I don’t know what I’m going to do with the rest of my evening. My attempts to make plans met with no success, so I suspect I’ll be reading or playing video games by myself while listening to a backlog of podcasts. The exact activity will depend on whether or not I still have power of course. Even now, I’m actively saving my work every line or two since it looks like the kind of weather that steals your power away without warning. That would suck, since it is hot and humid as all get-out, but it would definitely make tonight a quiet night with no demands placed on my emotional energy. Unless, of course, my apartment gets wrecked by a tornado. The one exception to the hopefully peaceful night I have ahead of me.

Still, a tornado does one thing and there’s only one thing I can do about it, so it is a relatively simple situation to handle when you’ve studied weather patterns and lived in the Midwest as long as I have. Feels so much easier to hypothetically handle than a difficult conversation about why I chose to remove someone from a Dungeons and Dragons campaign or why I think we absolutely need strict gun laws in a way most pro-gun people around me don’t seem to comprehend given the way the second amendment to the US constitution has been misinterpreted for years. Even writing those out was exhausting.

My New Mental Health Cycles

As I sat on my porch this morning, drinking my coffee and enjoying some direct sunlight as I cooled down after my morning workout, I was forced to admit that my struggles with depression this year weren’t entirely due to the long, bitter winter we had. That definitely contributed to it, of course, there’s no denying that. My struggles with work and the increasing solitude I feel as one of the only people I know who is avoiding all but the most necessary trips into public places are also contributing factors of course. However, there is no denying the increased severity of my depression from previous years to this one. Even last year wasn’t as bad as this one, in terms of my general depression.

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Imperfect Rest Is Better Than None

As I’ve been working on recovering from all the stress of the past few months and trying to find ways to still make progress on my goals without worsening my current degree of burnout, I’ve realized that my most restful days of late are days that include a mixture of actual rest, enjoyable activities, and moderate productivity. While I’ve always known this to some degree or another, I’ve never been able to nail down a formula for it. Experimentation over the last few weeks though, has had startlingly positive results. If I have enough rest and relaxation intermingled with a moderately busy day of self-directed activity, it is usually a net-restful day for me, even if I’m cleaning my apartment and doing all my laundry. If I can be a little productive on a day set aside to not need productivity while also engaging in restful occupation, it is usually quite restful.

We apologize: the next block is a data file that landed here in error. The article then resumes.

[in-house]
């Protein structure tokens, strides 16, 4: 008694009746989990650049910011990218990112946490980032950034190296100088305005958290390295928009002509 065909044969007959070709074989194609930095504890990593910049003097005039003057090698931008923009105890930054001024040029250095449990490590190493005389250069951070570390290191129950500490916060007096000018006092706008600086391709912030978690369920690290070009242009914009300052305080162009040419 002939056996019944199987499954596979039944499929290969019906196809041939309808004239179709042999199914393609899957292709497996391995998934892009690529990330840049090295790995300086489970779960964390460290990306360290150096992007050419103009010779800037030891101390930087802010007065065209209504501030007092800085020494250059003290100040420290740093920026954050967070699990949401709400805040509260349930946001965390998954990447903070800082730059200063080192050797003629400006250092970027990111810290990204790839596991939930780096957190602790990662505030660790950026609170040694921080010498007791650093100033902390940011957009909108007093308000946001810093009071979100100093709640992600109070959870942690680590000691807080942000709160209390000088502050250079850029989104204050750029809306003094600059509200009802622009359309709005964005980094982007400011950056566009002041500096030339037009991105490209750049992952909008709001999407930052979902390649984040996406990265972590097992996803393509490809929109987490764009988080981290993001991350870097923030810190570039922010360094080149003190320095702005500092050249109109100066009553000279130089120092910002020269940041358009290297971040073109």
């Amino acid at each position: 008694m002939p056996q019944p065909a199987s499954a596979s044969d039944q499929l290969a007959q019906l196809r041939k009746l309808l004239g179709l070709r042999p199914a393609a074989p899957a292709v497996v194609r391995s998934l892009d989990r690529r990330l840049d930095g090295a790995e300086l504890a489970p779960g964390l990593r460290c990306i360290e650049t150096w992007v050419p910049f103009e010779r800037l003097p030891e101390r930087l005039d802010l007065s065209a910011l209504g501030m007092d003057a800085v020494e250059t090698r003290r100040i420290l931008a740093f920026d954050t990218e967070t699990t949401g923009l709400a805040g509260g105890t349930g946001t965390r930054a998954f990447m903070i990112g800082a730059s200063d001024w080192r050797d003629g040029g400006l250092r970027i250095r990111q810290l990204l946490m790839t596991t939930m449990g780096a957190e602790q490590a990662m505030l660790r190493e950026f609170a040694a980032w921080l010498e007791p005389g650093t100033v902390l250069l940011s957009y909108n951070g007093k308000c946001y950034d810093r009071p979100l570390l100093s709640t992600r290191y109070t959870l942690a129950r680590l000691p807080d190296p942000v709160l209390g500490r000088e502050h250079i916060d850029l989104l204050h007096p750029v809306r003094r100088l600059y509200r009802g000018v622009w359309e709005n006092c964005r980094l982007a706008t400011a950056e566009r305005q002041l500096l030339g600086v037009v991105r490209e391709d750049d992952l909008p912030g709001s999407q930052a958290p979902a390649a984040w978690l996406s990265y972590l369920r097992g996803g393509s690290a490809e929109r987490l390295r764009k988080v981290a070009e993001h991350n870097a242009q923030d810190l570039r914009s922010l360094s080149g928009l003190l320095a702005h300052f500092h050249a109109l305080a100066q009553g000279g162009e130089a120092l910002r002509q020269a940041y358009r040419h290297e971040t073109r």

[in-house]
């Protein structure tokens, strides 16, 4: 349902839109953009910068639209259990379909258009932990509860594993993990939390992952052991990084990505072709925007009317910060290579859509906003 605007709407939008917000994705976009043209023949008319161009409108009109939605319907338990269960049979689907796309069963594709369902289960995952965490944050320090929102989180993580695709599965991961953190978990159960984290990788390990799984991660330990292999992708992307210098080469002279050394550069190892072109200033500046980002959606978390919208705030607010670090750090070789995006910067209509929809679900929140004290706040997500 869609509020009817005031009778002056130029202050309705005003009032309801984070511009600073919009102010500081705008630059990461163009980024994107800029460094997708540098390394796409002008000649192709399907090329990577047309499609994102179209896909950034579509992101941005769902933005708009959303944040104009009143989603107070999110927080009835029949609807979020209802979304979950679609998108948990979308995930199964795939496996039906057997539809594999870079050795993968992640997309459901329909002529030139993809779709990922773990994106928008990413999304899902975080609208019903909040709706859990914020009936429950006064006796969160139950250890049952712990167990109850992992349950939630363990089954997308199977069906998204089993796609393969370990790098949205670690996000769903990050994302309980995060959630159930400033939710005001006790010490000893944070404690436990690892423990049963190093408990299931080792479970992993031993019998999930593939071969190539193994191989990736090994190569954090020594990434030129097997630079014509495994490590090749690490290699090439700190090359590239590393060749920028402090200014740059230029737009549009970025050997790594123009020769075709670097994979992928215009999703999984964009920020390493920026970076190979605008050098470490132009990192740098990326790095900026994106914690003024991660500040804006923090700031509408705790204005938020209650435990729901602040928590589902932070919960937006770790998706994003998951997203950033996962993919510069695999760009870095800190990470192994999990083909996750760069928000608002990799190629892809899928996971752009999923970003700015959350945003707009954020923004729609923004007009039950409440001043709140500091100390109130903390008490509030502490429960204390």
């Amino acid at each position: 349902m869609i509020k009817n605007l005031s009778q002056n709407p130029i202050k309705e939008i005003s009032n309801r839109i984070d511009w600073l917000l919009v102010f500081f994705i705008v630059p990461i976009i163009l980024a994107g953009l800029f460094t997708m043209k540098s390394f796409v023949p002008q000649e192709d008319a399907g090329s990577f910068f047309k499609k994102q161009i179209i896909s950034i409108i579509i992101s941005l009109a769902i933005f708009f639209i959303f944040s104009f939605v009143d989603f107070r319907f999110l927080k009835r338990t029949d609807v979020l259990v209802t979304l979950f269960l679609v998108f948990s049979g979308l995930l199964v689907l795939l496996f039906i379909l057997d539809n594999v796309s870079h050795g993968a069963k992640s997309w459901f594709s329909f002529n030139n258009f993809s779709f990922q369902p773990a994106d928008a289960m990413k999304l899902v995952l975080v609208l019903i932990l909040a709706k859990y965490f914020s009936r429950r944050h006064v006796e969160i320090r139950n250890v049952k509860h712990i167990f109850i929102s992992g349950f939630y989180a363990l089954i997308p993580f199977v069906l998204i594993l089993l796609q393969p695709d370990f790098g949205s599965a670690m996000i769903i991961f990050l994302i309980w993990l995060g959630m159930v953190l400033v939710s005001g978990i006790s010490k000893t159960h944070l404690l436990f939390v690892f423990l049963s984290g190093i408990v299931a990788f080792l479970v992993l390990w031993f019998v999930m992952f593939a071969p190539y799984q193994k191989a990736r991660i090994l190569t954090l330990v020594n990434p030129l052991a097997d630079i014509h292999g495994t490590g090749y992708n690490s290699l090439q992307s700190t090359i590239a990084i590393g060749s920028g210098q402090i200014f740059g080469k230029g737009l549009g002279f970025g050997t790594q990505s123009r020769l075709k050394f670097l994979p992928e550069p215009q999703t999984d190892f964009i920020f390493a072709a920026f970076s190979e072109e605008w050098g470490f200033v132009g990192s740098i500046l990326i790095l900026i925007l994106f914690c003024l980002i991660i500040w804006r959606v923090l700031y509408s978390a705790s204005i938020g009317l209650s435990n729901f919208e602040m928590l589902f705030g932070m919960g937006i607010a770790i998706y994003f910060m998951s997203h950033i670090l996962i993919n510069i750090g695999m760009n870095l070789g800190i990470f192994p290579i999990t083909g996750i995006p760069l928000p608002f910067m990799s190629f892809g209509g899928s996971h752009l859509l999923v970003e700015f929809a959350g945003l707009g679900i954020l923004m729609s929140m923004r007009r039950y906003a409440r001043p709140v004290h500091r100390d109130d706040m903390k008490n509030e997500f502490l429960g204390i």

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Stress, Coping, And Not Tempting Fate

Of course, the week I wrote about being resilient and capable of managing my stress is the week the world takes another step down the “gone to hell” path. My workplace announces an end to mask requirements, Russia invades Ukraine (keep in mind I wrote this on February 24th and February 24th Chris has no idea what has happened between now and then), and the conservatives of my country have continued to do their best to prove what absolute shithead fascists they are. I really need to stop writing about how I’ve finally gotten my feet underneath me or how I’m managing my stress. It feels too much like tempting the fuckers to fuck something up in the world at this point.

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Managing Mental Health Over The Holidays

I need a t-shirt that says “I went outdoors to treat my depression and all I got was this mild tan.” One of the efforts I started last year to combat my feelings of isolation and worsening depression was to make sure that I take daily walks. I didn’t really expect it to solve all my problems, but I did hope that it would have a more marked improvement on my mood and general mental health. The daily walks sure help me make sure I can get my average of six hours of sleep per night, but the emotional benefits of getting daily sunlight or daily fresh air have largely vanished at this point.

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I’m Just Gonna Unload All This Anxiety Over Here, By The Other Anxiety

I had an enjoyable day, today. Facebook was down for most of it and, as much as I’d like to say I got a lot done as a result, I definitely did not. Partly because I have already taken steps to disconnect myself from Facebook and partly because it was hard to focus while enjoying the feeling of being free from one of my larger, more nebulous anxieties.